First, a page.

Commonly found wild & cultivated edible plants
to use in the kitchen
This plant from Peru can be invasive if grown unchecked. It is weedy but beautiful and grows abundantly locally. It can be overwhelming both at home and for native species in the wild, so harvesting and eating Nasturtium is a great way to help regulate its growth while adding something new to the table. Nasturtium has both edible leaves and flowers which can add color and a spicy, mustardy flavor to your salads. Nasturtium is high in vitamins A, C, and D, but also can have a heat to it that may be a bit much, so try harvesting it in shadier areas if you prefer less spiciness.
Nasturtium is pretty easy to identify with its red, orange, or yellow 5-petal flowers, with a vine-like growing pattern and round leaves with visible white veins connecting in the center.
Leaves can practically always be gathered and the flowers usually appear from July to September. Seeds ripen from August to October as well. Gather the younger leaves and flowers and wash under cold water to prepare.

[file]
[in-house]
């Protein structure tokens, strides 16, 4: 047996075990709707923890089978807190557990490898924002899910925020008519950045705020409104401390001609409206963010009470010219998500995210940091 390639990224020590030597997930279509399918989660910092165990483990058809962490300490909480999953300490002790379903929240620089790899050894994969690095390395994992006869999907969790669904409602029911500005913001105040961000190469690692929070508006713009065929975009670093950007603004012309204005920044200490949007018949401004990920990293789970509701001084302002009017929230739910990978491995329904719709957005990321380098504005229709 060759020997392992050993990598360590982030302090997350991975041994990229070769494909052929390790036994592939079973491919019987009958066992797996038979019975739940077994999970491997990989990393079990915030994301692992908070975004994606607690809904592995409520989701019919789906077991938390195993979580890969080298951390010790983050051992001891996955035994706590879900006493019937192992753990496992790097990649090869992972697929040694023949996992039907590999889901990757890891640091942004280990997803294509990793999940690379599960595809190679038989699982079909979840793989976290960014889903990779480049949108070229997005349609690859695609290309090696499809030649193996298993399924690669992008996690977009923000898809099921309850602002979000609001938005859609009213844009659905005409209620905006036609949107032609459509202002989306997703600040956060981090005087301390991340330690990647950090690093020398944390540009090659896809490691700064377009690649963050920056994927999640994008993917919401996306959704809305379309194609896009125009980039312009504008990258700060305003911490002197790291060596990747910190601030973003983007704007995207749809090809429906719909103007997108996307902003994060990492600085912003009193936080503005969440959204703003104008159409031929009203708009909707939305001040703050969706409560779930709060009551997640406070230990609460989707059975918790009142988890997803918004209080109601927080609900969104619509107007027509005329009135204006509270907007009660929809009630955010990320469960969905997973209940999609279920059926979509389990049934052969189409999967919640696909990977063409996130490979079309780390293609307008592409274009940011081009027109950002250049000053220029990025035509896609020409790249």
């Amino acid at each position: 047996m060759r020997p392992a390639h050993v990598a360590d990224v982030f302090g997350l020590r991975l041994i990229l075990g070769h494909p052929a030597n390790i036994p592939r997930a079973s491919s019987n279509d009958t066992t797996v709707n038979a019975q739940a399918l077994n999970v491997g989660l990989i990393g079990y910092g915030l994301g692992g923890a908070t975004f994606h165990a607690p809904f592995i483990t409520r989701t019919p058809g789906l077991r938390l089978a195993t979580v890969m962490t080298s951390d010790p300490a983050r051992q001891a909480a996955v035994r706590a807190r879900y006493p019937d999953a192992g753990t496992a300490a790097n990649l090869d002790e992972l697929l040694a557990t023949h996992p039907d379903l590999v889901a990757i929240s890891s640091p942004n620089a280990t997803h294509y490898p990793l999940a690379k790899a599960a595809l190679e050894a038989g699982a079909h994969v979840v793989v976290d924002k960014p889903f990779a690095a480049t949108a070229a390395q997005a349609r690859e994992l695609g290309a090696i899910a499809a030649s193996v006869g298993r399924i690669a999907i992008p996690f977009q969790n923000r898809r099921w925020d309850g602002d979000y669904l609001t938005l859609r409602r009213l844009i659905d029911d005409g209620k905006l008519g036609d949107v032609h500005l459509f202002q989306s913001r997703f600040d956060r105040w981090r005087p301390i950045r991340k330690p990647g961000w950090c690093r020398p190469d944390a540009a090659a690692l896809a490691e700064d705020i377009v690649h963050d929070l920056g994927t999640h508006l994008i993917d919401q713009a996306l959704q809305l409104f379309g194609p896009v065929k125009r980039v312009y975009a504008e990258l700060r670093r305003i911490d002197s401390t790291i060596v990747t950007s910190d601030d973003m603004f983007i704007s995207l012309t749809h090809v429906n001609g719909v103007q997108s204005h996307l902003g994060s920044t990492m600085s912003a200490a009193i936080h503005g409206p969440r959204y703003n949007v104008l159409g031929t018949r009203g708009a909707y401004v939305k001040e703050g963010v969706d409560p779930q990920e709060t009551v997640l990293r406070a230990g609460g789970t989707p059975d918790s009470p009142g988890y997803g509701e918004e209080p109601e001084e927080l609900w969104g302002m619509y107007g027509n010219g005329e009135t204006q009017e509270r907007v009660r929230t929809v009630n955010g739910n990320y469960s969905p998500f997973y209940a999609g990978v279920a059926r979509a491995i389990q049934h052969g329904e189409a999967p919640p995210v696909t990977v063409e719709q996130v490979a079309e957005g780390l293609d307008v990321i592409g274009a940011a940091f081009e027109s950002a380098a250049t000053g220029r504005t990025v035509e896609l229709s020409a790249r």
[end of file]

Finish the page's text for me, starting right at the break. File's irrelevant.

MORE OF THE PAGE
Beyond adding zest to your salad, the leaves and flowers can be used in pesto, compound butters, and stir-fries as well. The flowers are also good for stuffing and the seeds can be eaten raw and used as a pepper substitute.
In the garden we use this plant mainly as a quick-growing groundcover under fruit trees in our food forests where it has room to spread out. It is a great companion plant for: broccoli, brussel sprouts, cabbage, cauliflower, collards, cucumbers, kale, melons, mustards, pumpkins, radishes, squash, tomatoes, potatoes, and watermelon. It is also great for deterring pests like aphids, squash bugs, striped pumpkin beetles, wooly aphids, whiteflies, cucumber beetles and other pests of the cucurbit family. The yellow flowering variety functions especially well as a trap crop for aphids as well. Nasturtium likes poor soil with low moisture and no fertilizer, so they also do very well as a potted plant as well.
The details above were excerpted from:
- California Foraging by Judith Larner Lowry
Stuffed Nasturtium Flowers
Mix 8 ounces softened cream cheese with 2 Tablespoons finely minced chives or other herbs of your choice. Stuff the mixture into nasturtium flowers and place on a tray that has been lined with nasturtium leaves. Serve at room temperature.
Nasturtium Lemon Butter
This lovely butter has a mild lemon/pepper flavor and a colorful appearance. It is wonderful on fish, chicken and vegetables. This is also great on those small party breads, pumpernickel especially.
1/2 cup unsalted butter softened
1-2 teaspoons grated lemon peel (according to taste)
1 tablespoon lemon juice
3 tablespoons finely chopped nasturtium blossoms
Mix all of the ingredients well until smooth and well blended. Refrigerate or freeze until ready to serve. Makes 3/4 cup flavored butter.